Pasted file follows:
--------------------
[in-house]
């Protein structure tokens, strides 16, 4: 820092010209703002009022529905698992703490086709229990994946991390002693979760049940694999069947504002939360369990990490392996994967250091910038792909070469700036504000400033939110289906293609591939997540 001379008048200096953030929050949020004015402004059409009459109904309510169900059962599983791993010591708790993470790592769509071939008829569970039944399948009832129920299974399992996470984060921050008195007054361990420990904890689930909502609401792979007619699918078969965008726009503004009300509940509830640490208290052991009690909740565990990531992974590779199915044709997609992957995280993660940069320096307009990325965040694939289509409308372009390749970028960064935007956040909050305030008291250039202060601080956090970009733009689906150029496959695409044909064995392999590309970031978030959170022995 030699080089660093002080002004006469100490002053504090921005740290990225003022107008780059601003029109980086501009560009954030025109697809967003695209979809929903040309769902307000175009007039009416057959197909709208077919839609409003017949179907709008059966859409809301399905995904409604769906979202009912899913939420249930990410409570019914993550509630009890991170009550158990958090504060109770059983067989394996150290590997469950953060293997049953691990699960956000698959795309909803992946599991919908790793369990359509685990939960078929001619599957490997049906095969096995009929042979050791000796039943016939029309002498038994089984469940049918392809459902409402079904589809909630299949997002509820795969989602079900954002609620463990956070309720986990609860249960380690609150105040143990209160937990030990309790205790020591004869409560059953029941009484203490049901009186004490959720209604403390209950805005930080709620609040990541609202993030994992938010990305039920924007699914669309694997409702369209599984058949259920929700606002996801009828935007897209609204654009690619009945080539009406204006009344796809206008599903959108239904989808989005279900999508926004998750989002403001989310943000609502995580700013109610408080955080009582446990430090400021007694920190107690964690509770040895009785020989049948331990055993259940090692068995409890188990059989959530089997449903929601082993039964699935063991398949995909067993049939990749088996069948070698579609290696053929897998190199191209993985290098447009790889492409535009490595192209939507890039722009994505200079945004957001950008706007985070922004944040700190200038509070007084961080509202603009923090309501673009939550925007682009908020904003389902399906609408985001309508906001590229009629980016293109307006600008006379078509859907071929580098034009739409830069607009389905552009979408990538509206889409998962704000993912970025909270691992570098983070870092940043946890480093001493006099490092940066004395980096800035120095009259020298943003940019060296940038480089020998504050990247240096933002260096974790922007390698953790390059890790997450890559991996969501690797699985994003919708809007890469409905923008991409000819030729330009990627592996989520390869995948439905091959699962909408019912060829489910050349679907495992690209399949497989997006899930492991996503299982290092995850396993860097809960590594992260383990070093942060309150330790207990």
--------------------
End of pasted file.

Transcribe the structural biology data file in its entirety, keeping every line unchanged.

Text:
[in-house]
């Protein structure tokens, strides 16, 4: 820092010209703002009022529905698992703490086709229990994946991390002693979760049940694999069947504002939360369990990490392996994967250091910038792909070469700036504000400033939110289906293609591939997540 001379008048200096953030929050949020004015402004059409009459109904309510169900059962599983791993010591708790993470790592769509071939008829569970039944399948009832129920299974399992996470984060921050008195007054361990420990904890689930909502609401792979007619699918078969965008726009503004009300509940509830640490208290052991009690909740565990990531992974590779199915044709997609992957995280993660940069320096307009990325965040694939289509409308372009390749970028960064935007956040909050305030008291250039202060601080956090970009733009689906150029496959695409044909064995392999590309970031978030959170022995 030699080089660093002080002004006469100490002053504090921005740290990225003022107008780059601003029109980086501009560009954030025109697809967003695209979809929903040309769902307000175009007039009416057959197909709208077919839609409003017949179907709008059966859409809301399905995904409604769906979202009912899913939420249930990410409570019914993550509630009890991170009550158990958090504060109770059983067989394996150290590997469950953060293997049953691990699960956000698959795309909803992946599991919908790793369990359509685990939960078929001619599957490997049906095969096995009929042979050791000796039943016939029309002498038994089984469940049918392809459902409402079904589809909630299949997002509820795969989602079900954002609620463990956070309720986990609860249960380690609150105040143990209160937990030990309790205790020591004869409560059953029941009484203490049901009186004490959720209604403390209950805005930080709620609040990541609202993030994992938010990305039920924007699914669309694997409702369209599984058949259920929700606002996801009828935007897209609204654009690619009945080539009406204006009344796809206008599903959108239904989808989005279900999508926004998750989002403001989310943000609502995580700013109610408080955080009582446990430090400021007694920190107690964690509770040895009785020989049948331990055993259940090692068995409890188990059989959530089997449903929601082993039964699935063991398949995909067993049939990749088996069948070698579609290696053929897998190199191209993985290098447009790889492409535009490595192209939507890039722009994505200079945004957001950008706007985070922004944040700190200038509070007084961080509202603009923090309501673009939550925007682009908020904003389902399906609408985001309508906001590229009629980016293109307006600008006379078509859907071929580098034009739409830069607009389905552009979408990538509206889409998962704000993912970025909270691992570098983070870092940043946890480093001493006099490092940066004395980096800035120095009259020298943003940019060296940038480089020998504050990247240096933002260096974790922007390698953790390059890790997450890559991996969501690797699985994003919708809007890469409905923008991409000819030729330009990627592996989520390869995948439905091959699962909408019912060829489910050349679907495992690209399949497989997006899930492991996503299982290092995850396993860097809960590594992260383990070093942060309150330790207990």